As soon as they learned that SegWit2X was being used to do a UASF (User Activated Soft Fork) that would only be active to activate SegWit, they have created a new team known as BitcoinABC, that was made possible with investments from Jihan Wu (Bitmain’s founder) and Roger Ver. This team developed a new client, that produced 8MB blocks, in a record time. Because of the sped up development, a bug was found by a Bitcoin Core developer and corrected almost at the launch time.

In the end, we had 3 simultaneous upgrade attempts:

  • Bitcoin Core: bet that the best solution to end transaction malleability and at the same time raise the network capacity would be the activation of the SegWit protocol. This protocol changed the way the blocks look to the new client version, keeping them unchanged to the non-upgraded clients. This Soft-Fork required a bit in the block header from the new clients to know that 95% of the network was ready for activation.
  • NYA: they defended SegWit2X, that not only the SegWit protocol would be activated, ending the transaction malleability, but also a rise in the block size to improve the network capacity.
  • BitcoinABC: didn’t want SegWit activation, but a rise in block size (in MB), which would cause a Hard-Fork since one of the network consensus rules is that the blocks could not be bigger than 1MB, this would make the official Bitcoin Core client to invalidate the blocks generated by it.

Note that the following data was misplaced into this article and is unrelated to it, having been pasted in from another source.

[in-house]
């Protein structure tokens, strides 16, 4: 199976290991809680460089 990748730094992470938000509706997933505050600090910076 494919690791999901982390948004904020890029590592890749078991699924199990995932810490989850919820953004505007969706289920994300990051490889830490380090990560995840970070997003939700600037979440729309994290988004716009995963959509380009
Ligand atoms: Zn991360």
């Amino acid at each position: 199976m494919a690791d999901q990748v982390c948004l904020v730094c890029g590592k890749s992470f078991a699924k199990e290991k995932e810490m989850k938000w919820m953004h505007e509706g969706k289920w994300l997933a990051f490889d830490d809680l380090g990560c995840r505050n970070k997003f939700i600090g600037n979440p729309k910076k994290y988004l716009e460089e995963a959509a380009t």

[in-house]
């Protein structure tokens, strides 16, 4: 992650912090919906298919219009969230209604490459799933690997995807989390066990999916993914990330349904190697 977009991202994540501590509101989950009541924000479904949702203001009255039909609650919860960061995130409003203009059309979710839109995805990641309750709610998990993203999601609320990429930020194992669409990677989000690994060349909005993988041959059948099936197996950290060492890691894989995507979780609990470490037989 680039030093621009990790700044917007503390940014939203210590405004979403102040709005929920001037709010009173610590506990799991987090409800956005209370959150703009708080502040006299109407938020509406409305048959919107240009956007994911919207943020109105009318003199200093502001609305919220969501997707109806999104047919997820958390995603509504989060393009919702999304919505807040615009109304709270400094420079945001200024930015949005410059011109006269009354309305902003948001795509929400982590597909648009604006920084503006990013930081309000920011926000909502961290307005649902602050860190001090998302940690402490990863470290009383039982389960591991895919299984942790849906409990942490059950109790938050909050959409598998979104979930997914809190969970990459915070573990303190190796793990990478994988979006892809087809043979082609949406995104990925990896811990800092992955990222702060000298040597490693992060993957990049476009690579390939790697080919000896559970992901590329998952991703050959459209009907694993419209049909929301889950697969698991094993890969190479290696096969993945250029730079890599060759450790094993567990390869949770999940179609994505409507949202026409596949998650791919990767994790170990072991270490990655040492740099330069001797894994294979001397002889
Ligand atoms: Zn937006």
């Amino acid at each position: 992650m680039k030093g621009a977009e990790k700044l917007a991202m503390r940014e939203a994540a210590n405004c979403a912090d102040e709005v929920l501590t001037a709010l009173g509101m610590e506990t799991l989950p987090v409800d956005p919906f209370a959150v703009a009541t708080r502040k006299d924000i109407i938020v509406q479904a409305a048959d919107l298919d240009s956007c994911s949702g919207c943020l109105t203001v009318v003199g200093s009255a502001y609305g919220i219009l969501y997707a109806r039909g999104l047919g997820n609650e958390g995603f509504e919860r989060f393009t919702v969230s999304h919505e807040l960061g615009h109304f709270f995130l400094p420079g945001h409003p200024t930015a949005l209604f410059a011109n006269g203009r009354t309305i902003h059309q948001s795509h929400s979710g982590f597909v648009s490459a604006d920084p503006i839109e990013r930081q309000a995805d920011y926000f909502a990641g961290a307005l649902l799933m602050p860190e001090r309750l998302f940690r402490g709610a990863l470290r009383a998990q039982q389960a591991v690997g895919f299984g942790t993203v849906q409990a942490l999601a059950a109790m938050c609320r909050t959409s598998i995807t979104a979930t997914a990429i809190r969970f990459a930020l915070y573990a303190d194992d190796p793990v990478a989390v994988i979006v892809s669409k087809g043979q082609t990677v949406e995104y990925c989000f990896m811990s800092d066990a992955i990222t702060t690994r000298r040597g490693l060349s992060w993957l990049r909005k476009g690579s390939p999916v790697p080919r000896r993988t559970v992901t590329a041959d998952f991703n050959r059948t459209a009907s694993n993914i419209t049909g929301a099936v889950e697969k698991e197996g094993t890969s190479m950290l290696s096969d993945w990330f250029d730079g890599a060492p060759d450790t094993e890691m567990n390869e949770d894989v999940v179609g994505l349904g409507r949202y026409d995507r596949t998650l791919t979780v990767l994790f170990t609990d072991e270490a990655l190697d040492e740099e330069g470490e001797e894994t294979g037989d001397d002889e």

In resume, we didn’t reach consensus between the participating nodes, this created a Hard-Fork and the network was separated in two by BitcoinABC’s software, resulting in the creation of a new coin, BCash.

  • Bcash: A group of nodes, which used BitcoinABC’s client, started to validate only the bigger blocks, that had 8MB and suffered from transaction malleability;
  • BTC: The other group, which continued to use not only the new Bitcoin Core but also its older versions, was validating the new blocks with the SegWit format that not only corrected the transaction malleability but also had a bigger transaction capacity, helping the network’s transaction flux.


Despite the fear this word brought us in the past we can conclude that Forks are natural in decentralized/distributed systems thanks to network latency and consensus difficulty.
Also, Soft-Forks and Hard-Forks are needed to upgrade the network e are, almost always, not harmful to the ecosystem.

What’s next?

In the next article, I’ll explain exactly how SegWit works and how it has allowed us to add new functionalities to the network without needing a Fork using Side Chains.




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Níckolas Goline

Níckolas Goline

Blockchain Engineer @Transfero Swiss. In love with aerospace technology, stumbled upon Bitcoin in 2009 & funded Mineirama in 2017.